Popular Conspiracy Theories News and Current Events

Popular Conspiracy Theories News and Current Events, Conspiracy Theories News Articles.
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Sex for cooperation
To understand the origins of human sociality studying the social dynamics of our closest relatives, chimpanzees and bonobos, is important. Using behavioral and hormonal data from a habituated bonobo community at the long-term LuiKotale field site in the Democratic Republic of Congo researchers from the Max Planck Institute for Evolutionary Anthropology, Harvard University and the Leibniz Institute for Farm Animal Biology have now shown that same-sex sexual behavior in female bonobos increases friendly social interactions, including cooperation. (2019-09-10)

Is evolution more intelligent than we thought?
Evolution may be more intelligent than we thought, according to a University of Southampton professor. (2015-12-18)

Does dark matter annihilate quicker in the Milky Way?
Researchers at the Tata Institute of Fundamental Research in Mumbai have proposed a theory that predicts how dark matter may be annihilating much more rapidly in the Milky Way, than in smaller or larger galaxies and the early Universe. (2017-06-23)

Electron behavior under extreme conditions described for the first time
Researchers have modeled the actions of electrons under extreme temperatures and densities, such as those found within planets and stars. (2017-10-06)

Brain scans show why people get aggressive after a drink or two
Researchers have used magnetic resonance imaging (MRI) scans that measure blood flow in the brain to better understand why people often become aggressive and violent after drinking alcohol. After only two drinks, the researchers noted changes in the working of the prefrontal cortex of the brain, the part normally involved in tempering a person's levels of aggression. (2018-02-12)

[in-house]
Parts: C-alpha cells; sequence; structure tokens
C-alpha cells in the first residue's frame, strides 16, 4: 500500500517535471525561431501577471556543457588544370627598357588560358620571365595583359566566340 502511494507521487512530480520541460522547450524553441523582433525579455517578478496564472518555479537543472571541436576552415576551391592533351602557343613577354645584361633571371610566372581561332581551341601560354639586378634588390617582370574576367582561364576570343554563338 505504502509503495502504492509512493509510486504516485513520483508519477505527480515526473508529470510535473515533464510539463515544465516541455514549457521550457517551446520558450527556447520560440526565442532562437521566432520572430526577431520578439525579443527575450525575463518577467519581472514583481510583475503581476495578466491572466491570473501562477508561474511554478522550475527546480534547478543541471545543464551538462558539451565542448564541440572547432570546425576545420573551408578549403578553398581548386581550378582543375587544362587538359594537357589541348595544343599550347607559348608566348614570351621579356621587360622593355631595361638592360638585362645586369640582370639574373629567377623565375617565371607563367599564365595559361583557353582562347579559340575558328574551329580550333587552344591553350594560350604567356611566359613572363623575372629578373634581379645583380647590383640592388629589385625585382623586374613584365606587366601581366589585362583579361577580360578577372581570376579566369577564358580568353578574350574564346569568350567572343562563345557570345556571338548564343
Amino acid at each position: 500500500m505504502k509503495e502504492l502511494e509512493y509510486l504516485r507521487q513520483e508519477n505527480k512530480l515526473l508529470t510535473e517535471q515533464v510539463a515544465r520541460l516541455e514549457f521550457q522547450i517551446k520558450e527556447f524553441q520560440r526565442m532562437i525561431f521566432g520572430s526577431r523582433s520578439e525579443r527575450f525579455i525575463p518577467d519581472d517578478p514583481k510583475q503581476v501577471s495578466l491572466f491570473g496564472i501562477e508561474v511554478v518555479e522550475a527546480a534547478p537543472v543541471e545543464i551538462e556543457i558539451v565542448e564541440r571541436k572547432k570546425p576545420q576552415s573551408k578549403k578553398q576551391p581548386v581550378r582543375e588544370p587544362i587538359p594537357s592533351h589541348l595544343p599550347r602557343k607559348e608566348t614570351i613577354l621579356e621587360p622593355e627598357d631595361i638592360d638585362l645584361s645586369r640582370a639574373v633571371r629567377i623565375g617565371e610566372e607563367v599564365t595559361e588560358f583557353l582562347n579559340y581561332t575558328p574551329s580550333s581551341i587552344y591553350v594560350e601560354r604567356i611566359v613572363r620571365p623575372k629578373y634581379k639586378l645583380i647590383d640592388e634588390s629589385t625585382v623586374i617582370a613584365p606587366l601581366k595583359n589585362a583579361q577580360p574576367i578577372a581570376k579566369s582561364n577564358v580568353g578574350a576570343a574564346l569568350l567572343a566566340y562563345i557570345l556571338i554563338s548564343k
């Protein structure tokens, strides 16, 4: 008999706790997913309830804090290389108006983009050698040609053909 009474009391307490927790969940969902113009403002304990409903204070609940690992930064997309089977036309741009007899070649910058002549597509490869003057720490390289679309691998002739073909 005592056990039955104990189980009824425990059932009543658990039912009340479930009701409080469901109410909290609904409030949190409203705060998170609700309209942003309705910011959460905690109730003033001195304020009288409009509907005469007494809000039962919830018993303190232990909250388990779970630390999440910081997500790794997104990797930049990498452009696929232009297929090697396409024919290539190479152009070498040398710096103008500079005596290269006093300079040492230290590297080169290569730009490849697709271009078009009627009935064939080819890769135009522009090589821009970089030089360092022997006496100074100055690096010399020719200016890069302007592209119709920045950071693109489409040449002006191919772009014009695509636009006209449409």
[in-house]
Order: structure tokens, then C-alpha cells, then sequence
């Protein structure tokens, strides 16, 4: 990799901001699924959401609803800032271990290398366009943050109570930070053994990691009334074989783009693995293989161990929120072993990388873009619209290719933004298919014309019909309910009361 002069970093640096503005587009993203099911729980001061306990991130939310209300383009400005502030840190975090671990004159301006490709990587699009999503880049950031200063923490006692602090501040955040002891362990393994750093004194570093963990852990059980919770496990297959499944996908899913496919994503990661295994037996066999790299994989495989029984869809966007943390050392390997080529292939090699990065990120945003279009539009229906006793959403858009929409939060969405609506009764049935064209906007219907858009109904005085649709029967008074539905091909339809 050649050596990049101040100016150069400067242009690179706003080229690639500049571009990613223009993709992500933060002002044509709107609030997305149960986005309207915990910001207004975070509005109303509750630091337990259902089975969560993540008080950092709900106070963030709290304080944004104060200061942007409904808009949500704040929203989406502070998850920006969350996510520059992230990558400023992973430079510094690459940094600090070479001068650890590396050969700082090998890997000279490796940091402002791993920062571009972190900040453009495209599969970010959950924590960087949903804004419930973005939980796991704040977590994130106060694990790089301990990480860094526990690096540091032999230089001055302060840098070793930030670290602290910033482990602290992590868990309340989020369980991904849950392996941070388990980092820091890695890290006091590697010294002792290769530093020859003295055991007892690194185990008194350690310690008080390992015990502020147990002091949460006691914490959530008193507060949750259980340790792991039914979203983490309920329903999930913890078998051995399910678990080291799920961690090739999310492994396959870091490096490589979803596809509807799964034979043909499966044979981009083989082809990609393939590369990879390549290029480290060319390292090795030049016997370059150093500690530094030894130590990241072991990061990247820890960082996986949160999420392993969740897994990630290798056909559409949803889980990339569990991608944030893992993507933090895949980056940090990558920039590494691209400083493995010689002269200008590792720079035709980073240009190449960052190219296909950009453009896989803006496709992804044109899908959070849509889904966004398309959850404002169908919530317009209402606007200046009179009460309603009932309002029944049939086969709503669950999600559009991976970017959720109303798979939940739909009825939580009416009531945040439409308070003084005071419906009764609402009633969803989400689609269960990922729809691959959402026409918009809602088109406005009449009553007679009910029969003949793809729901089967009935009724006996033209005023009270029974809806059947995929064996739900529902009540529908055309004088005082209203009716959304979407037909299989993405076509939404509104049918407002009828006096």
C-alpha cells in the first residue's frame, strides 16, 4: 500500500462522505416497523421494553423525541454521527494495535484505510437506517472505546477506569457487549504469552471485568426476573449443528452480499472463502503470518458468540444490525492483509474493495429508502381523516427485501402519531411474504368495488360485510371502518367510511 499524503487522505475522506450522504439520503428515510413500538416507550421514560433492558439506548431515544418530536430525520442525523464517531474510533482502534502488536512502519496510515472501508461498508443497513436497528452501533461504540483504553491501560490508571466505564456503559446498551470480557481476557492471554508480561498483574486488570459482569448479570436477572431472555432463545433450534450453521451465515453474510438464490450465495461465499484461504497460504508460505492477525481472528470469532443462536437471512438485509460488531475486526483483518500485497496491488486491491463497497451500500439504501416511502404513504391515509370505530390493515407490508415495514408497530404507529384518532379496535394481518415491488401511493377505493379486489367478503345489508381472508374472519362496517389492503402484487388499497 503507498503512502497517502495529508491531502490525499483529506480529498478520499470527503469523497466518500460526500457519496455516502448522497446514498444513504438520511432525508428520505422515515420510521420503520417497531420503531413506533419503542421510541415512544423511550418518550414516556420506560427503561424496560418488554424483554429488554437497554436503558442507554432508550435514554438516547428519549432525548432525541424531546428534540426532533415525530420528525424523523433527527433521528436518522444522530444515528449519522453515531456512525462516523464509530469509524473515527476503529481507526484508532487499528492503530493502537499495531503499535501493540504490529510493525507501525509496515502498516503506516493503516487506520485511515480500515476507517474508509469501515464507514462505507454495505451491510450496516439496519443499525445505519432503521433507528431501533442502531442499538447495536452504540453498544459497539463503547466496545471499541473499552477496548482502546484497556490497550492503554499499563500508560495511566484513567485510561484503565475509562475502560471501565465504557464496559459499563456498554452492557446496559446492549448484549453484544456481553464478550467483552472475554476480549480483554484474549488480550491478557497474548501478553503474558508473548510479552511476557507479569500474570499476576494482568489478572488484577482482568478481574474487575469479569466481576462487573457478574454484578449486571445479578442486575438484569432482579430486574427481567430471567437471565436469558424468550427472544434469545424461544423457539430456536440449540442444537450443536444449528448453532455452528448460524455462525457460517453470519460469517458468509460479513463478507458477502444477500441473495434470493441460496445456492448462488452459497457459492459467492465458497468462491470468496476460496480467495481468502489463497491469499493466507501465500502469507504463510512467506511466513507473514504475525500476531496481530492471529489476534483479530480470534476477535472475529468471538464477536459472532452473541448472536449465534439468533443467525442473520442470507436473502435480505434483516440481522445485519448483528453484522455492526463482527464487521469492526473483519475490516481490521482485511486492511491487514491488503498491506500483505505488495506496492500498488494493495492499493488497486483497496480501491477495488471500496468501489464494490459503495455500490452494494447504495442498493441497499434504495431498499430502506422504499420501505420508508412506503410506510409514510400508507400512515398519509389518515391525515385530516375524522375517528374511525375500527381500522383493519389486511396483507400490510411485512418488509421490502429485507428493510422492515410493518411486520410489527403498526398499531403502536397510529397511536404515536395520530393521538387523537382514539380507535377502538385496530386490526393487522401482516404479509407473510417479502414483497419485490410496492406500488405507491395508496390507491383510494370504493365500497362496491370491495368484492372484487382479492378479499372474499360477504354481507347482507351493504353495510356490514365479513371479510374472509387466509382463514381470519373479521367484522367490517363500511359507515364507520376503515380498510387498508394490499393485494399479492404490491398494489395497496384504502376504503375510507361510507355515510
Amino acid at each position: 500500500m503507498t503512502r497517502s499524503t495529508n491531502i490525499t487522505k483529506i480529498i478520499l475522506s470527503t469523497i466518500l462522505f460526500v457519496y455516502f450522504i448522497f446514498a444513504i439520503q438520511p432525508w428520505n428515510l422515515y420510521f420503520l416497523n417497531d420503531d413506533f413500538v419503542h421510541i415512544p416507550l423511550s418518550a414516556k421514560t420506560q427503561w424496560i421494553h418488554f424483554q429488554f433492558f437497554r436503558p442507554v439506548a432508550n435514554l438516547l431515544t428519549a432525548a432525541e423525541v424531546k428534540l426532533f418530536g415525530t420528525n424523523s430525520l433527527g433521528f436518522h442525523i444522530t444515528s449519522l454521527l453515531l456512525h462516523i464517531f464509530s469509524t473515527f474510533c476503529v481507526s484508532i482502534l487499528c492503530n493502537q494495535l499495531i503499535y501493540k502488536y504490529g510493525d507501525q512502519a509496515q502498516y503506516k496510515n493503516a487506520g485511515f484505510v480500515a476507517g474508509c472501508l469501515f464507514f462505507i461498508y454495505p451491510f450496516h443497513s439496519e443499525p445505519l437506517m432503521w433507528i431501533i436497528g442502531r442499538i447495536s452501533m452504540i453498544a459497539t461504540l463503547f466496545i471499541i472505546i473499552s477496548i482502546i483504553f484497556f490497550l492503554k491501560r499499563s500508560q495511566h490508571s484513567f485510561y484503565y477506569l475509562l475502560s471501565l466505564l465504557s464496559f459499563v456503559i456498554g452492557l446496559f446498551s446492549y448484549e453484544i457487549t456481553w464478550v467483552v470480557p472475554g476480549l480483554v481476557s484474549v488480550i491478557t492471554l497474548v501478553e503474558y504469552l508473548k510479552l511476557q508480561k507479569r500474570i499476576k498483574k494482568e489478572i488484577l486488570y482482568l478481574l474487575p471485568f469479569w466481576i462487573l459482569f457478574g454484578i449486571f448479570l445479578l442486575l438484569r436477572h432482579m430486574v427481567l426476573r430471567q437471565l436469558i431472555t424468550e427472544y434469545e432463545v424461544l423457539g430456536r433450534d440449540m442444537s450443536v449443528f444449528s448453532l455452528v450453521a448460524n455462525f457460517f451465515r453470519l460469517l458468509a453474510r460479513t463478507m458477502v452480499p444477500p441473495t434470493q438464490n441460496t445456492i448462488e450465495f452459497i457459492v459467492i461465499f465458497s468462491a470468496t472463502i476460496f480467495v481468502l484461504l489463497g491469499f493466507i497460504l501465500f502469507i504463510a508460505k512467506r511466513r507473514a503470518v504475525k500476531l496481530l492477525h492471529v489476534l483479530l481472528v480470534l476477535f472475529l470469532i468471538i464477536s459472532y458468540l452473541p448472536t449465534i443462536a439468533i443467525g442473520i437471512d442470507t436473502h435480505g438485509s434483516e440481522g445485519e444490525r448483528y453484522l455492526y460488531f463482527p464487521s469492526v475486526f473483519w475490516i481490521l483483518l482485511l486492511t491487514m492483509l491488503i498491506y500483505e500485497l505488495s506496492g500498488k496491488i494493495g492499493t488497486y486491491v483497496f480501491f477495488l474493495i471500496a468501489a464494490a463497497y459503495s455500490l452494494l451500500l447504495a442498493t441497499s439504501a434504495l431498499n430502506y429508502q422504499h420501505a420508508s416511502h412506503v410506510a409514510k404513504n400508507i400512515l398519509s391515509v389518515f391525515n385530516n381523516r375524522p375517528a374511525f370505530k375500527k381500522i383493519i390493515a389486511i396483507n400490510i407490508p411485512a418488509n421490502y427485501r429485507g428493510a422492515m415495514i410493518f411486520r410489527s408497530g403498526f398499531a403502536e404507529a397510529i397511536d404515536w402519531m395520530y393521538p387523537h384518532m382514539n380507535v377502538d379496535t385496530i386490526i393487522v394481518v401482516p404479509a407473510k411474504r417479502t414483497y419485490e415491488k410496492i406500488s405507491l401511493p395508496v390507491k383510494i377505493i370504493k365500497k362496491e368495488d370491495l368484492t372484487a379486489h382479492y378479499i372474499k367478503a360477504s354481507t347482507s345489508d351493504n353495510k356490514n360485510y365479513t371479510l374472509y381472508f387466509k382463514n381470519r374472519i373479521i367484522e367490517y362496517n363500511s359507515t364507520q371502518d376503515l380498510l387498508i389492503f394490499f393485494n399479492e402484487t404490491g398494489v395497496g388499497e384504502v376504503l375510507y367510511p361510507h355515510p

When sciences come together
Kyoto University investigates how seemingly separate concepts in scientific fields fuse to become universal approaches by by developing a new methodology to analyze citations in papers that use similar concepts, and tracked the changes over time. The researcher used ABM -- agent based modeling -- and IBM -- individual based modeling as examples. (2018-03-09)

How quickly can children learn routes?
New research from the University of Liverpool suggests that children as young as eight can learn a route after only a single experience of it. (2018-01-09)

Racism linked to uptake of smoking in young people
Adolescents who have experienced some form of racism between the ages of 11 and 23 are more likely to take up smoking than those who have not, according to a new study led by King's College London. (2018-01-24)

Geoscientists suggest 'snowball Earth' resulted from plate tectonics
About 700 million years ago, the Earth experienced unusual episodes of global cooling that geologists refer to as 'Snowball Earth.' In a new study published in the April issue of the journal Terra Nova, two geologists at The University of Texas at Dallas and UT Austin suggest that those major climate changes can be linked to one thing: the advent of plate tectonics. (2018-05-07)

The origin and future of spam and other online intrusions
What does the future of digital spam look like, what risks could it pose to our personal security and privacy, and what can we do to fight it? (2019-07-25)

How long did it take to hatch a dinosaur egg? FSU research says 3-6 months
FSU researchers have set the timeline it took dinosaurs to incubate at three to six months, depending on the dinosaur. (2017-01-02)

Testing quantum field theory in a quantum simulator
Quantum field theories are often hard to verify in experiments. Now, there is a new way of putting them to the test. Scientists have created a quantum system consisting of thousands of ultra cold atoms. By keeping them in a magnetic trap on an atom chip, this atom cloud can be used as a 'quantum simulator', which yields new insights into some of the most fundamental questions of physics. (2017-05-17)

Reliance on 'gut feelings' linked to belief in fake news
People who tend to trust their intuition or to believe that the facts they hear are politically biased are more likely to stand behind inaccurate beliefs, a new study suggests. (2017-09-18)

Lying in a foreign language is easier
It is not easy to tell when someone is lying. This is even more difficult when potential liars speak in a language other than their native tongue. Psychologists of the University of Würzburg investigated why that is so. (2018-07-19)